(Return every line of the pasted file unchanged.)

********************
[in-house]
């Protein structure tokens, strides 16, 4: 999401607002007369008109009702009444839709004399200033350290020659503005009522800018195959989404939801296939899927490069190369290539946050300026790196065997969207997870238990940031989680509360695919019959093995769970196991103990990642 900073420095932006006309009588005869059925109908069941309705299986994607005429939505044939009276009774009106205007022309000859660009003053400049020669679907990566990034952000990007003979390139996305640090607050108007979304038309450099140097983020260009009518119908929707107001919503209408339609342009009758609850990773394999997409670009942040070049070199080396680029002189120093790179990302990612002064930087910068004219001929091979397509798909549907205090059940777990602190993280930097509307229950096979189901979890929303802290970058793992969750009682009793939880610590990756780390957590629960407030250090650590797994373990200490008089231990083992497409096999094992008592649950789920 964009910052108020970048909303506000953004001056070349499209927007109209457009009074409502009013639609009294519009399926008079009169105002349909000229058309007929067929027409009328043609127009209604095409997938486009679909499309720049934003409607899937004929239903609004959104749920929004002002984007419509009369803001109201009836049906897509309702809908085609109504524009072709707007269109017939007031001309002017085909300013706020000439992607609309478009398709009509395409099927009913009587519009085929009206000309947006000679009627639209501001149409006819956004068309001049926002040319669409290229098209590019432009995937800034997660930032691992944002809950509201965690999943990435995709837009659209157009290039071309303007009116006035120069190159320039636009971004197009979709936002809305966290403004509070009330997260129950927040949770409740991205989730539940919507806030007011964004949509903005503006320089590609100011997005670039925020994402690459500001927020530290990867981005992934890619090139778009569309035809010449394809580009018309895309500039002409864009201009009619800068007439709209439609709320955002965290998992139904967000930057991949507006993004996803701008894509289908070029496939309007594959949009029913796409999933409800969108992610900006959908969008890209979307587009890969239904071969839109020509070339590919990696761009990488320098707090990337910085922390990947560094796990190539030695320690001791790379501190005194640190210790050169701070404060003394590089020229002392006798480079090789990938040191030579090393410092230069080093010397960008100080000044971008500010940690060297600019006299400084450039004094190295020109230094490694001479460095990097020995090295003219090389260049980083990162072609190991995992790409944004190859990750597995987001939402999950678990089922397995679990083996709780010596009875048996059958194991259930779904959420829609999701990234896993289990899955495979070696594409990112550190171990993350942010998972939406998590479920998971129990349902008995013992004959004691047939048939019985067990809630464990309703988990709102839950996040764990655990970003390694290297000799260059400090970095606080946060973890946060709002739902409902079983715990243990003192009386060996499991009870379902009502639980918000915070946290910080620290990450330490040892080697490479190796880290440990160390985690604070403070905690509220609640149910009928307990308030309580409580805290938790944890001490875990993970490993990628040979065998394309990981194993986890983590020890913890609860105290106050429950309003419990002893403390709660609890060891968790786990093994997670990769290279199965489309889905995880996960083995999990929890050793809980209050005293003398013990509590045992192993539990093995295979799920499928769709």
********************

[in-house]
């Protein structure tokens, strides 16, 4: 999401607002007369008109009702009444839709004399200033350290020659503005009522800018195959989404939801296939899927490069190369290539946050300026790196065997969207997870238990940031989680509360695919019959093995769970196991103990990642 900073420095932006006309009588005869059925109908069941309705299986994607005429939505044939009276009774009106205007022309000859660009003053400049020669679907990566990034952000990007003979390139996305640090607050108007979304038309450099140097983020260009009518119908929707107001919503209408339609342009009758609850990773394999997409670009942040070049070199080396680029002189120093790179990302990612002064930087910068004219001929091979397509798909549907205090059940777990602190993280930097509307229950096979189901979890929303802290970058793992969750009682009793939880610590990756780390957590629960407030250090650590797994373990200490008089231990083992497409096999094992008592649950789920 964009910052108020970048909303506000953004001056070349499209927007109209457009009074409502009013639609009294519009399926008079009169105002349909000229058309007929067929027409009328043609127009209604095409997938486009679909499309720049934003409607899937004929239903609004959104749920929004002002984007419509009369803001109201009836049906897509309702809908085609109504524009072709707007269109017939007031001309002017085909300013706020000439992607609309478009398709009509395409099927009913009587519009085929009206000309947006000679009627639209501001149409006819956004068309001049926002040319669409290229098209590019432009995937800034997660930032691992944002809950509201965690999943990435995709837009659209157009290039071309303007009116006035120069190159320039636009971004197009979709936002809305966290403004509070009330997260129950927040949770409740991205989730539940919507806030007011964004949509903005503006320089590609100011997005670039925020994402690459500001927020530290990867981005992934890619090139778009569309035809010449394809580009018309895309500039002409864009201009009619800068007439709209439609709320955002965290998992139904967000930057991949507006993004996803701008894509289908070029496939309007594959949009029913796409999933409800969108992610900006959908969008890209979307587009890969239904071969839109020509070339590919990696761009990488320098707090990337910085922390990947560094796990190539030695320690001791790379501190005194640190210790050169701070404060003394590089020229002392006798480079090789990938040191030579090393410092230069080093010397960008100080000044971008500010940690060297600019006299400084450039004094190295020109230094490694001479460095990097020995090295003219090389260049980083990162072609190991995992790409944004190859990750597995987001939402999950678990089922397995679990083996709780010596009875048996059958194991259930779904959420829609999701990234896993289990899955495979070696594409990112550190171990993350942010998972939406998590479920998971129990349902008995013992004959004691047939048939019985067990809630464990309703988990709102839950996040764990655990970003390694290297000799260059400090970095606080946060973890946060709002739902409902079983715990243990003192009386060996499991009870379902009502639980918000915070946290910080620290990450330490040892080697490479190796880290440990160390985690604070403070905690509220609640149910009928307990308030309580409580805290938790944890001490875990993970490993990628040979065998394309990981194993986890983590020890913890609860105290106050429950309003419990002893403390709660609890060891968790786990093994997670990769290279199965489309889905995880996960083995999990929890050793809980209050005293003398013990509590045992192993539990093995295979799920499928769709």